“It does lessen the hardship that my parents don’t require financial support, but it’s still a tremendous amount of pressure,” Ikeda-Blazys says. Once you’ve taken the time to go over your personal finances, it’s time to do the same with your parents. Melanie McDonald, VP and Regional Director of BMO Trust Company adds, “it may feel challenging to have a conversation with your parents about their income and investments but it is a critical first step”. You need to understand where your parents stand financially before they can begin counting on you for care. It goes without saying that seniors can have some tricky financial situations, so make sure you have a good handle on things to avoid any surprises.
Income – Find out exactly how much money they have coming in every month from pensions or any other sources of income, as well as their retirement savings.
Monthly expenses – Make a list of all of their monthly expenses, including health care, bill payments, living costs, insurance, medication, etc.
If they already have estate planning in place, take some time to discuss it with them so you can understand your role (more on that in tip #5).
3. Encourage Adult Children to Contribute
Though it will likely be a difficult subject to broach, urge adult children still living at home to contribute financially as they move closer to independence. There are many different ways to go about it, but the easiest would be to have them start paying for room and board.
If they’re planning on going to college or university, you could encourage them to apply for scholarships, loans or grants. If that’s the route you take however, just be sure to also have the talk with them about the impact of debt, the importance of saving and how to manage their spending.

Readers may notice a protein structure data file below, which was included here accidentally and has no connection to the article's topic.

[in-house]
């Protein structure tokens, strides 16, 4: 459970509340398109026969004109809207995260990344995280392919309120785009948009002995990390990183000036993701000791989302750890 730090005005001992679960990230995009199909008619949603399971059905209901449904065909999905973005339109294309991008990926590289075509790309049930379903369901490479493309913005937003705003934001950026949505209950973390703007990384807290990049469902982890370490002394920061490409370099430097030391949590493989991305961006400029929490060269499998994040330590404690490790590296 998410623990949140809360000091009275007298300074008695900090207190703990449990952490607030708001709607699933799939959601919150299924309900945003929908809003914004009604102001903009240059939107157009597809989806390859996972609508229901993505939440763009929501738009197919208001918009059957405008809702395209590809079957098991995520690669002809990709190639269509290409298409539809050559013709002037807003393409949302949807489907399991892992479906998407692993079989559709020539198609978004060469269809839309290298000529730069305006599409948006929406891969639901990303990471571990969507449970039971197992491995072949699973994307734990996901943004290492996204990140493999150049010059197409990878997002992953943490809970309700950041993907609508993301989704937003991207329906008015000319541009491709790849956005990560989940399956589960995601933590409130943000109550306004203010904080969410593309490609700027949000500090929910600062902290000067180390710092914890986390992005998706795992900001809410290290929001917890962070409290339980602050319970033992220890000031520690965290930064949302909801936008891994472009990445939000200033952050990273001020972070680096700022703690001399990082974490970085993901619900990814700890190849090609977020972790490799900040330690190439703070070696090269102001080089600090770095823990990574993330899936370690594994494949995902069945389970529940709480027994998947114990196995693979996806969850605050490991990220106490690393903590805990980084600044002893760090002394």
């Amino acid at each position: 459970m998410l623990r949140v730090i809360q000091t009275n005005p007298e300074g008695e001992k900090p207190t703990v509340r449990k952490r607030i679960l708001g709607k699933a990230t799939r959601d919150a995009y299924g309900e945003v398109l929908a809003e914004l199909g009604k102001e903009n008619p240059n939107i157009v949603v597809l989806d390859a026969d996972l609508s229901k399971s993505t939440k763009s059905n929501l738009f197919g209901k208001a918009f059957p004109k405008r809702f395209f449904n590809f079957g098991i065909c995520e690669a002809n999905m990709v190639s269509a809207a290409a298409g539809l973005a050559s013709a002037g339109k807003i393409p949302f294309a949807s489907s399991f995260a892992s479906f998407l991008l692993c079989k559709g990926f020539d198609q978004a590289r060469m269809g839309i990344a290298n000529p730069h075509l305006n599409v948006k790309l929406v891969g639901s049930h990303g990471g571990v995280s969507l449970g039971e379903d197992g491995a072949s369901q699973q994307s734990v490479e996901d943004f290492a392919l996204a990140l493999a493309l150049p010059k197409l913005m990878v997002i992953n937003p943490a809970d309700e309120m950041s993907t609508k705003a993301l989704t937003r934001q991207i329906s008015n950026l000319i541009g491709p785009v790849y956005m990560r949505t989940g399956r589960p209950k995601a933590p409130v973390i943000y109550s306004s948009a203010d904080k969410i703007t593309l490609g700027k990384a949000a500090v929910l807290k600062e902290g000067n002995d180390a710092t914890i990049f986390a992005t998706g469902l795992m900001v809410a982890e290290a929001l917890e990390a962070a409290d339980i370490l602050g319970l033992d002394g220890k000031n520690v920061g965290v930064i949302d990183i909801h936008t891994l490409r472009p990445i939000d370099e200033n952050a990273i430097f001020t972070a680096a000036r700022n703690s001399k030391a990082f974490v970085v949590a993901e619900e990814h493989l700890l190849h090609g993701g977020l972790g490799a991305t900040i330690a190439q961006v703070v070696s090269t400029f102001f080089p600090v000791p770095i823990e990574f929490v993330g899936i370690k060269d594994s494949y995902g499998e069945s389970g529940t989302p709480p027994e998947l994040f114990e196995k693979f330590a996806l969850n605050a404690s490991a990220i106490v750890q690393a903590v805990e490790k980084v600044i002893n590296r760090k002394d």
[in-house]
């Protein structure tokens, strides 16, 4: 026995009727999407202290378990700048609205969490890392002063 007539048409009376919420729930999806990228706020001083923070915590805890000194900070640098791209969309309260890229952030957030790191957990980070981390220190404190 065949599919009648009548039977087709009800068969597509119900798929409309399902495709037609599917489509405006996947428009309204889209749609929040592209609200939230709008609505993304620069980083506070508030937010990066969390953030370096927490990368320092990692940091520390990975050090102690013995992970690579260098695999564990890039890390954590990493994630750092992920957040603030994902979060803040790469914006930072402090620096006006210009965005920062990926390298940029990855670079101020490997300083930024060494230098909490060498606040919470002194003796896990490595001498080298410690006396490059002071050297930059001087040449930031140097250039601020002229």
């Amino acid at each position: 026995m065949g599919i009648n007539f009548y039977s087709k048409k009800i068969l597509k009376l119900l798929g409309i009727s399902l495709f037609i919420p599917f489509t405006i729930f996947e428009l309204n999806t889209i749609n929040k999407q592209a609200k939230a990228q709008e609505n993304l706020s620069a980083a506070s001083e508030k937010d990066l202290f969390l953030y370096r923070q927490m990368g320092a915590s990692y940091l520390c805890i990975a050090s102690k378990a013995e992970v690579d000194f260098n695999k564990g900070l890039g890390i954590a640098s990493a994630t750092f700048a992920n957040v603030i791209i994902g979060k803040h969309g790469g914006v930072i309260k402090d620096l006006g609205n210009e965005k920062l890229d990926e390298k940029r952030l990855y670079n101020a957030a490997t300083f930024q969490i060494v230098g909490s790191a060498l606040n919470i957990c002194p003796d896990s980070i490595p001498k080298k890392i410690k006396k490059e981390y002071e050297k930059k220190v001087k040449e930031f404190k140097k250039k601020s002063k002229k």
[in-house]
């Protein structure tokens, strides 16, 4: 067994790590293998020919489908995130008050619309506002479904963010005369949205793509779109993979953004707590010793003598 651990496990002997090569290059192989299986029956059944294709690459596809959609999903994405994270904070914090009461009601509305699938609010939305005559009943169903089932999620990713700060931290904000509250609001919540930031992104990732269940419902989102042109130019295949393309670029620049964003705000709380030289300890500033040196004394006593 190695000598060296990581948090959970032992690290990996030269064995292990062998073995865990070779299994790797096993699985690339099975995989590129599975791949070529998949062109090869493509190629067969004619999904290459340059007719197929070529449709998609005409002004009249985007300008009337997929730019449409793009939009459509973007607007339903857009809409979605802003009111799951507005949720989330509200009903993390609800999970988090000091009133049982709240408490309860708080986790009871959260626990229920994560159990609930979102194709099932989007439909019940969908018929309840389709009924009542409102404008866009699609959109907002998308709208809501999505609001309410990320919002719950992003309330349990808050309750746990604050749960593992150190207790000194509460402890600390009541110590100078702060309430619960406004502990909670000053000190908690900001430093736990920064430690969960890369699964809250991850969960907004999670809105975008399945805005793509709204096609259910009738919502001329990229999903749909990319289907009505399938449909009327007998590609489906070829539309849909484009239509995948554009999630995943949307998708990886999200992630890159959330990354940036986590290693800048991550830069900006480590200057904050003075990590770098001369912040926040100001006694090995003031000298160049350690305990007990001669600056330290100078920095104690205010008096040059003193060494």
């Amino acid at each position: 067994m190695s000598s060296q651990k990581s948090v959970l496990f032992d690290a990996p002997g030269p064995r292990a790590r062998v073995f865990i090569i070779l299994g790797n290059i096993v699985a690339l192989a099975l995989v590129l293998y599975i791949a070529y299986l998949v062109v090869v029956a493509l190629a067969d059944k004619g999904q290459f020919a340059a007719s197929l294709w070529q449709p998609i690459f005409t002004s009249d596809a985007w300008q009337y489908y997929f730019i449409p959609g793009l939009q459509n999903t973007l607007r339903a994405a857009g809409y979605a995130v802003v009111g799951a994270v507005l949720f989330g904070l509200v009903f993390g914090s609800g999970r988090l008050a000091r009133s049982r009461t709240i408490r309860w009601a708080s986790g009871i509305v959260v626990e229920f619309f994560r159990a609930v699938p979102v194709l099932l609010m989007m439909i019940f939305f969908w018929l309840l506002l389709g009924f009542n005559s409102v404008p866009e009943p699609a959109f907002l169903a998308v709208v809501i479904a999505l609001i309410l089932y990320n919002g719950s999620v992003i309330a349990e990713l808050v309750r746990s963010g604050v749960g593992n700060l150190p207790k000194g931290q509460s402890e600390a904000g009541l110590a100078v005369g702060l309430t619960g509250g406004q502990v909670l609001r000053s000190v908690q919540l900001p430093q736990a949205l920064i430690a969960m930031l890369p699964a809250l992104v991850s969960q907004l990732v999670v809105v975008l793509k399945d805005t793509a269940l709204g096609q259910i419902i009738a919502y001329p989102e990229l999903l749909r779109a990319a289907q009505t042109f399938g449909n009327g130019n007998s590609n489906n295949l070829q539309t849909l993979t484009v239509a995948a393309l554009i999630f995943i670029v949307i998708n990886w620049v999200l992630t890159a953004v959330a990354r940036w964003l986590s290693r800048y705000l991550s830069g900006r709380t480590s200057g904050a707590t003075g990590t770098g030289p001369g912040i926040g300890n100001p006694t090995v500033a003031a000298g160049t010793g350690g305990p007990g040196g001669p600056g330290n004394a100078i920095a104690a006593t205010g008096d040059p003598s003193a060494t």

It’s also a good idea to involve them in your own financial planning so they will not only understand the situation, but they will be better prepared for their own financial trajectory and help you set some boundaries. For example, certain expectations like a car, college/university tuition, home down payment or a wedding may not be realistic for your financial situation. If they understand your limitations, they can have a more realistic view of their own future.
4. Share Financial Responsibilities
While life can seem overwhelming and chaotic at first, turning the tables and getting ahold of it all is easier than you think. The key is to ask for help when you need it. Juggling the financial planning on top of everything else can take a toll and overextending yourself can make it more challenging to meet your responsibilities, including caring for loved ones.
“I can also rely on other family members for assistance and that helps a lot,” Ikeda-Blazys says. Explore the possibility of sharing the caregiving and financial planning responsibilities with siblings or other members of the family if possible. And be sure to set limits – it can help relieve some of the uncertainty about your financial role and encourage others to pitch in when needed.
5. Get Estate Planning in Order
Do you have a will? Do your parents? How can you make sure your kids are taken care of in case the unforeseeable happens? These are all important questions to ask yourself and good reasons to get your estate planning in order sooner than later.
Ensure you have all important documents organized for both your parents and your own family. These include wills, trusts, advanced care arrangements, life insurance, power of attorney and a named executor to carry out important tasks. “We work with clients daily to ensure that estate planning documents are up to date and all pieces work together with a goal of reducing family stress, uncertainty and disputes in the future”, says Melanie McDonald, VP and Regional Director, BMO Trust Company.
Lastly, if you’re concerned about your finances, make an appointment to speak to a financial advisor. They can help get you to a place of confidence, so you feel better about your family’s financial future. Not only will they offer you a second opinion on your current financial plan, they will work with you to develop a new strategy to manage your finances as your goals change.
3'A huge burden:' Sandwich generation caring for children, aging parents at same time | Financial Post]